Vitamin D crucial for fighting infection, TB
Vitamin D is known to boost the immune system, but now researchers say the so called sunshine vitamin is also essential for fighting tuberculosis, a disease that causes 1.8 million deaths annually. Scientists have discovered the immune system doesn't work when vitamin D levels are inadequate.
Researchers have noted dark skinned people in Africa are more susceptible to tuberculosis. They also know dark skin blocks absorption of the UV rays, reducing vitamin D production.
Results of a study published October 12, 2011 in the journal Science Translational Medicine found infection fighting T-cells that activate a protein called interferon become inactive without enough vitamin D.
What that means is the body can’t launch an immune response without enough vitamin D.
For their study, the researchers tested blood serum samples from health individual with and without adequate levels of vitamin D and compared them.
They found low vitamin D levels, as found in Africans, failed to trigger an immune response. When they added vitamin D, which is actually a hormone, the immune defense was activated.
Tuberculosis colonies treated with interferon was 85 percent eliminated when adequate levels of vitamin D were present.
Dr. Mario Fabri, who conducted the research at UCLA and is currently at the Department of Dermatology at the University of Cologne, Germany says, “Our findings suggest that increasing vitamin D levels through supplementation may improve the immune response to infections such as tuberculosis.”
Tuberculosis has been treated with vitamin D over the centuries. Some people may remember sanatoriums where patients with the disease were isolated and placed in the sunshine as a part of their treatment plan.
Previous studies have shown that vitamin D also promotes the production of a molecule called cathelicidin that helps kill the TB bacteria.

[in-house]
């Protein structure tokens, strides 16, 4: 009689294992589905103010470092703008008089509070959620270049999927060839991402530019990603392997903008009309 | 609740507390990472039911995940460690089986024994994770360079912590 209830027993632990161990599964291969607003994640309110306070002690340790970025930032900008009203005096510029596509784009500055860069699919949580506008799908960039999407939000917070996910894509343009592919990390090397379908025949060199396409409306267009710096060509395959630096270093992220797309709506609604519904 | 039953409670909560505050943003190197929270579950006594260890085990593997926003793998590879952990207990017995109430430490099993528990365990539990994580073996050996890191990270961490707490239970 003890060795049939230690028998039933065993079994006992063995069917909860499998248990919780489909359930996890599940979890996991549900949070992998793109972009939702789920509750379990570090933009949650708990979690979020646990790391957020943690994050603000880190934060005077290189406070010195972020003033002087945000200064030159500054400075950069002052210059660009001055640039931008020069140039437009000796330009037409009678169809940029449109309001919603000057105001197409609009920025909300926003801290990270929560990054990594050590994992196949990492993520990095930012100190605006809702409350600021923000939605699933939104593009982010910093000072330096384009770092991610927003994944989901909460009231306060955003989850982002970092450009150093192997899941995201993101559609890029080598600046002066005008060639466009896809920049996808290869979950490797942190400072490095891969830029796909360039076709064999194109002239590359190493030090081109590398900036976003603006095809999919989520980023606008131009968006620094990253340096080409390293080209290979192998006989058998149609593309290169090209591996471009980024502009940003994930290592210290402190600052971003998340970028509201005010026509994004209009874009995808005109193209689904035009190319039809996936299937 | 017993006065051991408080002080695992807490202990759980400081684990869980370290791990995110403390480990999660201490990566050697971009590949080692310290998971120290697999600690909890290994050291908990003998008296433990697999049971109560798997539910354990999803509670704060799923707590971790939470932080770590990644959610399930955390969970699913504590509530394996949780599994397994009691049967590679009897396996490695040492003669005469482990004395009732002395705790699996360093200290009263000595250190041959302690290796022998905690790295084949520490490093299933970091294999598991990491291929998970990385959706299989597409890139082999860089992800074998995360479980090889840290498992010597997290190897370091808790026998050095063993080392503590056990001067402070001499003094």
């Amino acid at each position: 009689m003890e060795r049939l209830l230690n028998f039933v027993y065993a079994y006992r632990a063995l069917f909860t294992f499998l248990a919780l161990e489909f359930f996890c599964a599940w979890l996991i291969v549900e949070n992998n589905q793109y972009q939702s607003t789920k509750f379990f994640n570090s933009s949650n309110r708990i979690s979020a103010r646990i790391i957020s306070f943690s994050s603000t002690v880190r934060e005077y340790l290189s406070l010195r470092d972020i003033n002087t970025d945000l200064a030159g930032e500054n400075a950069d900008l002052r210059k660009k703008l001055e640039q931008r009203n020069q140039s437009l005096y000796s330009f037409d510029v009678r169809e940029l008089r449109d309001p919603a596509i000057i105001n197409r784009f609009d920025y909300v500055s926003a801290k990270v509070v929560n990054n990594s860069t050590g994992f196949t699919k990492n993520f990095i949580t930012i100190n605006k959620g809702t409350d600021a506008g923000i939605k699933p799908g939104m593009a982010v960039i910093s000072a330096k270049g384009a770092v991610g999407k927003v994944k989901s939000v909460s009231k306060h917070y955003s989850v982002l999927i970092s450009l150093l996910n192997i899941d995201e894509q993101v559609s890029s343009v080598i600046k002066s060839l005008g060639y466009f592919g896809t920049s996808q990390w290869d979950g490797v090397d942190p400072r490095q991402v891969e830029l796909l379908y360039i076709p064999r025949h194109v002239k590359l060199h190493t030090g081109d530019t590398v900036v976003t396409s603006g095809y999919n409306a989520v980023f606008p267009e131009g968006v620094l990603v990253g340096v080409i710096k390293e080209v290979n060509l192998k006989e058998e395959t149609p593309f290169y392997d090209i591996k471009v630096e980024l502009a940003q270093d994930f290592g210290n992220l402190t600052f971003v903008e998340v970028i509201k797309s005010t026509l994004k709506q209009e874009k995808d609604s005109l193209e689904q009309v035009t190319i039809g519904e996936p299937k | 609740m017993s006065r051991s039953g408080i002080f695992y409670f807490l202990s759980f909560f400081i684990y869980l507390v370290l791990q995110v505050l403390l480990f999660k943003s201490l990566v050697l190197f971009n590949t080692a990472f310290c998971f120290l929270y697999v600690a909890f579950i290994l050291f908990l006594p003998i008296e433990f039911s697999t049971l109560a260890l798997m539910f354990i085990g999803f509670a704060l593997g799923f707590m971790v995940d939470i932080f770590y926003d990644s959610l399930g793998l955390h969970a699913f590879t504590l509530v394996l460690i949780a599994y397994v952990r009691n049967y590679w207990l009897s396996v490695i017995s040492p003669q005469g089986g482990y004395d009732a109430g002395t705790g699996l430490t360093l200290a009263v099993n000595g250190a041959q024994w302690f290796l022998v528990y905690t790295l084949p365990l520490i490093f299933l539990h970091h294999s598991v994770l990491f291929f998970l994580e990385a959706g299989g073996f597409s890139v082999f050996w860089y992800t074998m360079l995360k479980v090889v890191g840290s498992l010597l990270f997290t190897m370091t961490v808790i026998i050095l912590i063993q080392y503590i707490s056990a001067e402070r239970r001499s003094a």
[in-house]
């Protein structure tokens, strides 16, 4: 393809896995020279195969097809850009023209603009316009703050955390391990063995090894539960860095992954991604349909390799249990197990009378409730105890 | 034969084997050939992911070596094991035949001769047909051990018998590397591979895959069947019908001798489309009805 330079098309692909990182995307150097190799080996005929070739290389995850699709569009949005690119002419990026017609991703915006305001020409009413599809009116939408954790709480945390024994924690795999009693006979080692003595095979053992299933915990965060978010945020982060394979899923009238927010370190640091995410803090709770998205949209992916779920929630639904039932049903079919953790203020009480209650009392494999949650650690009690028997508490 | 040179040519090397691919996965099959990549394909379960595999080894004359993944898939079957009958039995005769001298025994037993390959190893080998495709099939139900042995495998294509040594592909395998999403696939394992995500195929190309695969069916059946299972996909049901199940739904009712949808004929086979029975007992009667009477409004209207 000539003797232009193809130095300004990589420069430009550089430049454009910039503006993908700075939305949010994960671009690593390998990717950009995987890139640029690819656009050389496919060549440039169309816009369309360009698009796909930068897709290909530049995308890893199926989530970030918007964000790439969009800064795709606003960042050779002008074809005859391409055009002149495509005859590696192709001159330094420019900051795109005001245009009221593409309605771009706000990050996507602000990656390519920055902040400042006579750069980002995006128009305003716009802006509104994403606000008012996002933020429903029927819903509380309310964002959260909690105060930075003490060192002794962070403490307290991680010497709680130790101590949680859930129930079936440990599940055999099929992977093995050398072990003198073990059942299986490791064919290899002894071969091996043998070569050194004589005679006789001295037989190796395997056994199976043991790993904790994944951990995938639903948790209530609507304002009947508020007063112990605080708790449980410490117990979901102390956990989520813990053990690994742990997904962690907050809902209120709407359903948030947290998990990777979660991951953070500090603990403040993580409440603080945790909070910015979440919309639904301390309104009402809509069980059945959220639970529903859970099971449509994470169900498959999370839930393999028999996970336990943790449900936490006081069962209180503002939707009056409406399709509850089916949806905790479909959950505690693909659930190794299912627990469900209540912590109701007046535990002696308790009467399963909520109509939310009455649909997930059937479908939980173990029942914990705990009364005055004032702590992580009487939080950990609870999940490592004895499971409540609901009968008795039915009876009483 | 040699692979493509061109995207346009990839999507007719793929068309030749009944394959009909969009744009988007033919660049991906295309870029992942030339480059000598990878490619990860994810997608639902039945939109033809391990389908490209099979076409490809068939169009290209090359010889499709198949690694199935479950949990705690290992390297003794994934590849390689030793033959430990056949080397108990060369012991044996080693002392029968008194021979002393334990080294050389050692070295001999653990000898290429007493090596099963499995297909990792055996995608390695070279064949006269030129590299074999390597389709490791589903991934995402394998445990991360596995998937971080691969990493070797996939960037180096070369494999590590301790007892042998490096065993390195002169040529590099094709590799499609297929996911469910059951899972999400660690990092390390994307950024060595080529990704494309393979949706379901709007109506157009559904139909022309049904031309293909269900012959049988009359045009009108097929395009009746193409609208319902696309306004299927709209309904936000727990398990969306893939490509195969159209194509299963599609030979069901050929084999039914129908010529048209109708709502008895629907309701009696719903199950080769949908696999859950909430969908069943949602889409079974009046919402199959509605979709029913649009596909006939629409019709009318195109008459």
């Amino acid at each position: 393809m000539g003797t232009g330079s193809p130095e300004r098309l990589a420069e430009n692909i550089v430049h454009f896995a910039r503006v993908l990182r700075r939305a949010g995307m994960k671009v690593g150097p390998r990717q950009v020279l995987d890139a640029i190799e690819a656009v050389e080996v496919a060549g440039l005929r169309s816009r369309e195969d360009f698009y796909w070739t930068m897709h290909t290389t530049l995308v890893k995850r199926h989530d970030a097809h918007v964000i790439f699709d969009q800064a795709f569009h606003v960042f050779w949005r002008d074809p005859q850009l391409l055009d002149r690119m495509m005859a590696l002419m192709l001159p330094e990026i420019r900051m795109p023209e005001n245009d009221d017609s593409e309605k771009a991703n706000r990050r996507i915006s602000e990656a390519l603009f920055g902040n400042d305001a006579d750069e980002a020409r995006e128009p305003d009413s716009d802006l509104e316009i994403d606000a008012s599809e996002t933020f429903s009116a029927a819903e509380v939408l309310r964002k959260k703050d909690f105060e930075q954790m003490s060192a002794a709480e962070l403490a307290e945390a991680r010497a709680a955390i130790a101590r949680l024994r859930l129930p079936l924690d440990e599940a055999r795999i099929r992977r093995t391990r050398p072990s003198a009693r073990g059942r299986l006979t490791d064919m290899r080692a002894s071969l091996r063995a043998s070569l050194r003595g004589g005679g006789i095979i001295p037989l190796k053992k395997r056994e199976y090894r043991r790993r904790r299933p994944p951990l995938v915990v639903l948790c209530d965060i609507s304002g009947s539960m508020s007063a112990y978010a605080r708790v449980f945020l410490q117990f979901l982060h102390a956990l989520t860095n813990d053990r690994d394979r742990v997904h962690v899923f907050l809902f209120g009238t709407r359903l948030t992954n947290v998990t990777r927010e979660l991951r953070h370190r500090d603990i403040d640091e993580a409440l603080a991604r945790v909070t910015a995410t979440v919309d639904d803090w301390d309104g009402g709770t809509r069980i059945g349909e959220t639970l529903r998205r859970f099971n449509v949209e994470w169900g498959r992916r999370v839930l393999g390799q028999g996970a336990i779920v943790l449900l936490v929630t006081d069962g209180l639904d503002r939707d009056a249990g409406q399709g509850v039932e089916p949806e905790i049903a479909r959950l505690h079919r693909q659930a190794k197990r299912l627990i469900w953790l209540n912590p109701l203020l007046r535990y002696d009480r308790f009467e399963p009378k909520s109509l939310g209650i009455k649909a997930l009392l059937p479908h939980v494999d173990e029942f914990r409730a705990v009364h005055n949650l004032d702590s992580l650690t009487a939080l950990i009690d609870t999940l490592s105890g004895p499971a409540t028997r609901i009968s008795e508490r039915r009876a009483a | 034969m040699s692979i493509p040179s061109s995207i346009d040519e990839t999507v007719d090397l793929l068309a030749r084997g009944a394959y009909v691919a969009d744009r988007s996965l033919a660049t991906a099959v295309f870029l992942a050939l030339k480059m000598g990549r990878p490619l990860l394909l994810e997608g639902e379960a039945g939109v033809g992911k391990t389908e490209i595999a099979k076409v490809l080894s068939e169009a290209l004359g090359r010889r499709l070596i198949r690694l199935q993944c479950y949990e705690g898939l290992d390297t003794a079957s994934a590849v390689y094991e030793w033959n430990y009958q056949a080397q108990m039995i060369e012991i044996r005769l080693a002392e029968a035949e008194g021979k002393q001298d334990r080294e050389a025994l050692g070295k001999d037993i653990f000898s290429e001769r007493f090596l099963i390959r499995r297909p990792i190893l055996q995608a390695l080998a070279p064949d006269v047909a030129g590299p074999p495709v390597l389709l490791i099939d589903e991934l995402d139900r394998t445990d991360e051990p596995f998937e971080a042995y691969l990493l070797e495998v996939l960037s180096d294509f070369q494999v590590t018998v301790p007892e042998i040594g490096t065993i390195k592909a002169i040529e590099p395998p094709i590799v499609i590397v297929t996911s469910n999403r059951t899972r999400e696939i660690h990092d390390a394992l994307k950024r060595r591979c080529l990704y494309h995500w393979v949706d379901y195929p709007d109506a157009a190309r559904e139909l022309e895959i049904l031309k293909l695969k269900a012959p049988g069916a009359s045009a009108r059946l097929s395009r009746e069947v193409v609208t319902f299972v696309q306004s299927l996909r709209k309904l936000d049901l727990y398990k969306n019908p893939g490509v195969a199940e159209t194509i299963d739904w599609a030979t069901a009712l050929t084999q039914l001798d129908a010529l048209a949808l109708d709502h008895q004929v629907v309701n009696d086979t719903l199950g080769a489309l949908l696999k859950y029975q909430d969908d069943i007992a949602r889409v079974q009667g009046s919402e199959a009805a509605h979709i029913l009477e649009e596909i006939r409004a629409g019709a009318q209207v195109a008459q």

Senior investigator Dr. Robert Modlin said, "The findings of our previous research with innate immunity provided us with a new opportunity to take a look at the effects and role of Vitamin D with acquired immunity, both critical systems of human defense."
In the study, the scientists found innate and acquired immunity both follow the same pathways to kill tuberculosis, though they use different receptors.
“These current findings provide the first credible mechanistic explanation for how vitamin D critically contributes to acquired T-cell immunity that protects us from infections, particularly tuberculosis,” said Modlin.
The study is also the first to show the protein interferon-γ activates immune cells to fight TB. Until now researchers didn’t know vitamin D was necessary to help interferon-y.
Study author Dr. John Adams, professor of orthopedic surgery, Geffen School of Medicine. “Now we understand better how this chain reaction works.”
“At a time when drug-resistant forms of tuberculosis are emerging, understanding how to enhance natural innate and acquired immunity through vitamin D may be very helpful,” said co-author Barry Bloom, former dean of the faculty at the Harvard School of Public Health.
The researchers say clinical trials are needed to find out if vitamin D supplements increase resistance to tuberculosis and other infections. The new study shows vitamin D is essential for fighting tuberculosis through a chain reaction that boosts immune defenses.
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